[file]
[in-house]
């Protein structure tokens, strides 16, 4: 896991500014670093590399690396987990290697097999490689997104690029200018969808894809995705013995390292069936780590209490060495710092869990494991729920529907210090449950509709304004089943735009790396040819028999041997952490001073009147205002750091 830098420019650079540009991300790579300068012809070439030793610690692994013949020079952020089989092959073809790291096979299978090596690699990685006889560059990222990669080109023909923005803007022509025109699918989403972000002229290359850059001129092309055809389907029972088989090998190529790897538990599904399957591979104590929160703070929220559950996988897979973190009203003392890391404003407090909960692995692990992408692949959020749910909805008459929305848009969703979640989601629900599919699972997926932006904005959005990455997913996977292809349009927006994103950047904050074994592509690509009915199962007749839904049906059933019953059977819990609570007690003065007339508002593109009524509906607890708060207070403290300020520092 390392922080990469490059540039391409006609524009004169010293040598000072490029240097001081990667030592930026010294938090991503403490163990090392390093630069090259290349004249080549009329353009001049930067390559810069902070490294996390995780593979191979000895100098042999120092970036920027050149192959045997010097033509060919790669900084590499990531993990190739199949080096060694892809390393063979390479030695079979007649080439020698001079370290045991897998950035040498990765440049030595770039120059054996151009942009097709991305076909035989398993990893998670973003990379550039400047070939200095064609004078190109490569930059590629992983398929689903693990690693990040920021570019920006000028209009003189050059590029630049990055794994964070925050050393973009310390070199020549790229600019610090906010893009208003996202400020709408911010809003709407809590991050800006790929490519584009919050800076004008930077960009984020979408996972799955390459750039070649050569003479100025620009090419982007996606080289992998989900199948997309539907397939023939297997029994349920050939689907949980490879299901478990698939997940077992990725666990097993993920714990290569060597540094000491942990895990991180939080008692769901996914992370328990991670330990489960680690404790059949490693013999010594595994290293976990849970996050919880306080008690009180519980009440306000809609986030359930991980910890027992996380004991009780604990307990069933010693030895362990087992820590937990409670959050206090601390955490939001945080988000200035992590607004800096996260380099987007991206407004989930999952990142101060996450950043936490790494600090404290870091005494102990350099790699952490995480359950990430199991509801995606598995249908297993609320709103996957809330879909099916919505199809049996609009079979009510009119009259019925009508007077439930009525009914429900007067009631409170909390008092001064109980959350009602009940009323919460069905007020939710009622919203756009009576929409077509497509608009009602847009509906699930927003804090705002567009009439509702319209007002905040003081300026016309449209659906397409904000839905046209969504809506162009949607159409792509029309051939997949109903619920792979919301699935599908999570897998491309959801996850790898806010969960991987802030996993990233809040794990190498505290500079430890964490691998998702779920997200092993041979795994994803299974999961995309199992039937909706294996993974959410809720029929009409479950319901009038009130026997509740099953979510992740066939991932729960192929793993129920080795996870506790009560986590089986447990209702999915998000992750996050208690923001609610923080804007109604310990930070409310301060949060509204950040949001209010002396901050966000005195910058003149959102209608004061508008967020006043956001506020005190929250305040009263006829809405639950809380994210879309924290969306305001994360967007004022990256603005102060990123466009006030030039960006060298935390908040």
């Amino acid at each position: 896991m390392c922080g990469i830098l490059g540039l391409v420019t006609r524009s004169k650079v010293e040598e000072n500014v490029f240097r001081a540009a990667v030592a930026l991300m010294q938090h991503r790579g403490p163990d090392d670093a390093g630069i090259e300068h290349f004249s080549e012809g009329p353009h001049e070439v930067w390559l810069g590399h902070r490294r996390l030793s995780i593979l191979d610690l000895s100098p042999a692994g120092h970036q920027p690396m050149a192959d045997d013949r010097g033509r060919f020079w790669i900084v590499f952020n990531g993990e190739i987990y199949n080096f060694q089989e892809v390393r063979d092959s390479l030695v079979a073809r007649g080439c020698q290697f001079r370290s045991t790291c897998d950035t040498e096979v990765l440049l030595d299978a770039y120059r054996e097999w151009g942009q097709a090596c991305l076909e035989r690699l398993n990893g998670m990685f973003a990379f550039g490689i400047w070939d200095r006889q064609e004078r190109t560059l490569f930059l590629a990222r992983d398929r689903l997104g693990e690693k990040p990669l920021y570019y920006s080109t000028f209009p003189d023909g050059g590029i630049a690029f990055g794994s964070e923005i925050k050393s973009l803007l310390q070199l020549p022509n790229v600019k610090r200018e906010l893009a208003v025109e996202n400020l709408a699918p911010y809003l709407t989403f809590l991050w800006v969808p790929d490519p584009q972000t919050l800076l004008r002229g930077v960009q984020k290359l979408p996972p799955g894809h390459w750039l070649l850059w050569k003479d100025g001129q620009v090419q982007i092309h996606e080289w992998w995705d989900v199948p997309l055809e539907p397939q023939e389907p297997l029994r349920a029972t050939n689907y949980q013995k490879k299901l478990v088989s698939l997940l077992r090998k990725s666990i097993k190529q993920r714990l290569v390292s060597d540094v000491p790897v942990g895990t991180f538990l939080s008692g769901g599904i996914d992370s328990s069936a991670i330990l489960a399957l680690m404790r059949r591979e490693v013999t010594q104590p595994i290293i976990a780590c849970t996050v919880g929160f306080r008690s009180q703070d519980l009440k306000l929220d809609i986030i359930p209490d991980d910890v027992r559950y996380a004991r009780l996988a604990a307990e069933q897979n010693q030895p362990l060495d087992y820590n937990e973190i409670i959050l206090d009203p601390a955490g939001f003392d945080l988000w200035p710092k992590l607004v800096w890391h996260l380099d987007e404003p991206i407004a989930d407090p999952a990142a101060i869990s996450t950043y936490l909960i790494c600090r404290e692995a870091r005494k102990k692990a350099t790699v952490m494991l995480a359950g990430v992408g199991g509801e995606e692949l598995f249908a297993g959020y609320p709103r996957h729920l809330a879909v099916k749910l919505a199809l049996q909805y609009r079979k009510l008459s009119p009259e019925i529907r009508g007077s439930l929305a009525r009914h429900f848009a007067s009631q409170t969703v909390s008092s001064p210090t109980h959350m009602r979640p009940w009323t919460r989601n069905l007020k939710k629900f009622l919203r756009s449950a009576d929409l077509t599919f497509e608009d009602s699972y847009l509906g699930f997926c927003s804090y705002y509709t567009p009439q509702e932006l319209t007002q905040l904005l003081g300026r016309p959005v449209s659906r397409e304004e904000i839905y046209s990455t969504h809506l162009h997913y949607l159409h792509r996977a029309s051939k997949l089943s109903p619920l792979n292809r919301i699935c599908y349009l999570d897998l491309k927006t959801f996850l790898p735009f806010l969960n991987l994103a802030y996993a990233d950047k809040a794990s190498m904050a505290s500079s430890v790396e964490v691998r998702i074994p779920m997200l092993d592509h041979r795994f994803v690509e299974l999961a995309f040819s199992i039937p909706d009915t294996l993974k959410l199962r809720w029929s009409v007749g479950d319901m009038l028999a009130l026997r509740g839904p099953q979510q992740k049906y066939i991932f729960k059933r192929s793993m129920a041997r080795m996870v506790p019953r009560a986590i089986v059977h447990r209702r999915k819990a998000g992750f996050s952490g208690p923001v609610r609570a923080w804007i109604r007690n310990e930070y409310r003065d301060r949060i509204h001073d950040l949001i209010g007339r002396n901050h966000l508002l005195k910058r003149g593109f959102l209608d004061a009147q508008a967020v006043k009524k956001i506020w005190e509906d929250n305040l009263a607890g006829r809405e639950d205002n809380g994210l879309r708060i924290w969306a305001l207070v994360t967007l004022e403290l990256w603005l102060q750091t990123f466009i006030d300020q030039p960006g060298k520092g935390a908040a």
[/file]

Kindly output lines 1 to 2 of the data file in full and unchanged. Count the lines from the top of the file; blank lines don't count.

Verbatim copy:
[in-house]
């Protein structure tokens, strides 16, 4: 896991500014670093590399690396987990290697097999490689997104690029200018969808894809995705013995390292069936780590209490060495710092869990494991729920529907210090449950509709304004089943735009790396040819028999041997952490001073009147205002750091 830098420019650079540009991300790579300068012809070439030793610690692994013949020079952020089989092959073809790291096979299978090596690699990685006889560059990222990669080109023909923005803007022509025109699918989403972000002229290359850059001129092309055809389907029972088989090998190529790897538990599904399957591979104590929160703070929220559950996988897979973190009203003392890391404003407090909960692995692990992408692949959020749910909805008459929305848009969703979640989601629900599919699972997926932006904005959005990455997913996977292809349009927006994103950047904050074994592509690509009915199962007749839904049906059933019953059977819990609570007690003065007339508002593109009524509906607890708060207070403290300020520092 390392922080990469490059540039391409006609524009004169010293040598000072490029240097001081990667030592930026010294938090991503403490163990090392390093630069090259290349004249080549009329353009001049930067390559810069902070490294996390995780593979191979000895100098042999120092970036920027050149192959045997010097033509060919790669900084590499990531993990190739199949080096060694892809390393063979390479030695079979007649080439020698001079370290045991897998950035040498990765440049030595770039120059054996151009942009097709991305076909035989398993990893998670973003990379550039400047070939200095064609004078190109490569930059590629992983398929689903693990690693990040920021570019920006000028209009003189050059590029630049990055794994964070925050050393973009310390070199020549790229600019610090906010893009208003996202400020709408911010809003709407809590991050800006790929490519584009919050800076004008930077960009984020979408996972799955390459750039070649050569003479100025620009090419982007996606080289992998989900199948997309539907397939023939297997029994349920050939689907949980490879299901478990698939997940077992990725666990097993993920714990290569060597540094000491942990895990991180939080008692769901996914992370328990991670330990489960680690404790059949490693013999010594595994290293976990849970996050919880306080008690009180519980009440306000809609986030359930991980910890027992996380004991009780604990307990069933010693030895362990087992820590937990409670959050206090601390955490939001945080988000200035992590607004800096996260380099987007991206407004989930999952990142101060996450950043936490790494600090404290870091005494102990350099790699952490995480359950990430199991509801995606598995249908297993609320709103996957809330879909099916919505199809049996609009079979009510009119009259019925009508007077439930009525009914429900007067009631409170909390008092001064109980959350009602009940009323919460069905007020939710009622919203756009009576929409077509497509608009009602847009509906699930927003804090705002567009009439509702319209007002905040003081300026016309449209659906397409904000839905046209969504809506162009949607159409792509029309051939997949109903619920792979919301699935599908999570897998491309959801996850790898806010969960991987802030996993990233809040794990190498505290500079430890964490691998998702779920997200092993041979795994994803299974999961995309199992039937909706294996993974959410809720029929009409479950319901009038009130026997509740099953979510992740066939991932729960192929793993129920080795996870506790009560986590089986447990209702999915998000992750996050208690923001609610923080804007109604310990930070409310301060949060509204950040949001209010002396901050966000005195910058003149959102209608004061508008967020006043956001506020005190929250305040009263006829809405639950809380994210879309924290969306305001994360967007004022990256603005102060990123466009006030030039960006060298935390908040």